Goodreads Synopsis: Cairo, 1984. A blisteringly hot summer. A young girl in a sprawling family house. Her days pass quietly: listening to a mother’s phone conversations, looking at the Nile from a bedroom window, watching the three state-sanctioned TV stations with the volume off, daydreaming about other lives. Underlying this claustrophobic routine is mystery and loss. Relatives mutter darkly about the newly-appointed President Mubarak. Everyone talks with melancholy about the past. People disappear overnight. Her own father has left, too—why, or to where, no one will say.
We meet her across three decades, from youth to adulthood: As a six-year old absorbing the world around her, filled with questions she can’t ask; as a college student and aspiring filmmaker pre-occupied with love, language, and the repression that surrounds her; and then later, in the turbulent aftermath of Mubarak’s overthrow, as a writer exploring her own past. Reunited with her father, she wonders about the silences that have marked and shaped her life.
At once a mapping of a city in transformation and a story about the shifting realities and fates of a single Egyptian family, Yasmine El Rashidi’s Chronicle of a Last Summer traces the fine line between survival and complicity, exploring the conscience of a generation raised in silence.
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I just finished this book a few minutes ago and decided it would be best to write my review while it is still fresh in my mind. Unfortunately it’s one of those fantastic books that takes awhile to digest, so this post is going to take me a few hours to write.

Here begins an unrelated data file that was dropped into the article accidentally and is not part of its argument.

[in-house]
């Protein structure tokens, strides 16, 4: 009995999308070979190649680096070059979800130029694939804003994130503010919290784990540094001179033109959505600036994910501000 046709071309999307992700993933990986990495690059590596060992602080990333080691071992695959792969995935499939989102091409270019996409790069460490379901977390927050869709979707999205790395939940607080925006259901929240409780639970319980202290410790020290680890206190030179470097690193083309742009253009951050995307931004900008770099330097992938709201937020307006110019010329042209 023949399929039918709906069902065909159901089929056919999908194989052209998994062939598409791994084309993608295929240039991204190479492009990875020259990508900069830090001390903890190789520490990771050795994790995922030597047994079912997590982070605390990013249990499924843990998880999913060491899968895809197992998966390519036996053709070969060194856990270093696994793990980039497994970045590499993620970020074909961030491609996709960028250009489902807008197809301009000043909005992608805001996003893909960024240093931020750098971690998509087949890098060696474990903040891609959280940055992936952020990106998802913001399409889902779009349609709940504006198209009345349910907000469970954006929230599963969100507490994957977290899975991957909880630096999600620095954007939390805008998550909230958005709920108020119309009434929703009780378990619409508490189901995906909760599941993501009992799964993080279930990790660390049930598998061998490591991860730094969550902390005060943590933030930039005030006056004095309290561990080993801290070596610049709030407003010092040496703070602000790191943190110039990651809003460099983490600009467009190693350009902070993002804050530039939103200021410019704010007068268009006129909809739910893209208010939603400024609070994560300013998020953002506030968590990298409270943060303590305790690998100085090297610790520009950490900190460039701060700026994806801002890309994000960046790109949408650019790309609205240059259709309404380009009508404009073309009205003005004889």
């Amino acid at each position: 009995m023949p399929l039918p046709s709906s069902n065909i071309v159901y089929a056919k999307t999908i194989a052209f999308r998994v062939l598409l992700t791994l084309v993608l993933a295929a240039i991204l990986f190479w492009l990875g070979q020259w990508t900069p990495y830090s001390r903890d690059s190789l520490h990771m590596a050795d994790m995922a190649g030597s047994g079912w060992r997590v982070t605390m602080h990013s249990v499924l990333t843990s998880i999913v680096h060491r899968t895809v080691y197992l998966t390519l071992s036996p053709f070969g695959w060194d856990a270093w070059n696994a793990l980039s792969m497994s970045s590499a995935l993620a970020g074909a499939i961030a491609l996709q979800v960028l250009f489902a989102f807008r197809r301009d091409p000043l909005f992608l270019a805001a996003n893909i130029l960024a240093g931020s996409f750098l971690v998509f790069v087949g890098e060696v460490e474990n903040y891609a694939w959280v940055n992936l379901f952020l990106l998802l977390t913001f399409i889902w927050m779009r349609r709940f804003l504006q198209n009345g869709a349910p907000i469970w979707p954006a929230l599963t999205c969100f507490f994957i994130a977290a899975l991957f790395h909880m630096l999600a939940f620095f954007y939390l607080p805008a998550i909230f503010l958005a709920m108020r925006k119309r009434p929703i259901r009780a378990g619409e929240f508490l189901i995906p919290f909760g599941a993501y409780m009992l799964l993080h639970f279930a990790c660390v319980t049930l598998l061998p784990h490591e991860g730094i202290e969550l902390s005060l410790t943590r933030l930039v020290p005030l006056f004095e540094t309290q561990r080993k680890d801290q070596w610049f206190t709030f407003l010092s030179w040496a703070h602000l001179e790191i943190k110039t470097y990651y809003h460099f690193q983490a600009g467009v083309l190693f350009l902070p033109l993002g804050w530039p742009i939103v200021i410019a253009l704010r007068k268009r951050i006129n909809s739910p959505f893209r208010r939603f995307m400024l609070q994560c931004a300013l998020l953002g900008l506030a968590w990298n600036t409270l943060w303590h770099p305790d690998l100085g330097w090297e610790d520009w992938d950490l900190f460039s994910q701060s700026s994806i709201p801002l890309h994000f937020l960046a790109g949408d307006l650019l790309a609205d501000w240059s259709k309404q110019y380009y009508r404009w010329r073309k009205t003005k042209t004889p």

I love books like this one. Chronicle of A Last Summer has everything in it that keeps me interested. Beautiful prose, compelling main character, and a true story. Fiction is entertaining, and it can definitely tell great stories. But it’s the stories taken from real life that usually speak to me the most.
Chronicle of A Last Summer follows around a girl, nameless for the entire story, showing life through her eyes. Telling the story of political unrest in Egypt, telling the story of her father leaving, and the story of how she found her voice through writing. This book is beautifully written, each scene described so well it feels like a movie playing in your head. It’s not hard to feel connected to our main character as she goes through confusing times of her father leaving and no one talking about it. The story follows in the summers when she’s older and watching her country be changed by riots and revolutions, as she visits family members in jail and when her father finally comes home again.
This book isn’t a fast read, I found myself wanting to read slower sometimes because there are so many thoughts on life and war and love. It’s a quiet book and a sometimes strangely quiet life. This book isn’t an action story at all. It’s a life story.
I gave this book four stars on Goodreads and was given a copy from Blogging for Books in exchange for a fair review.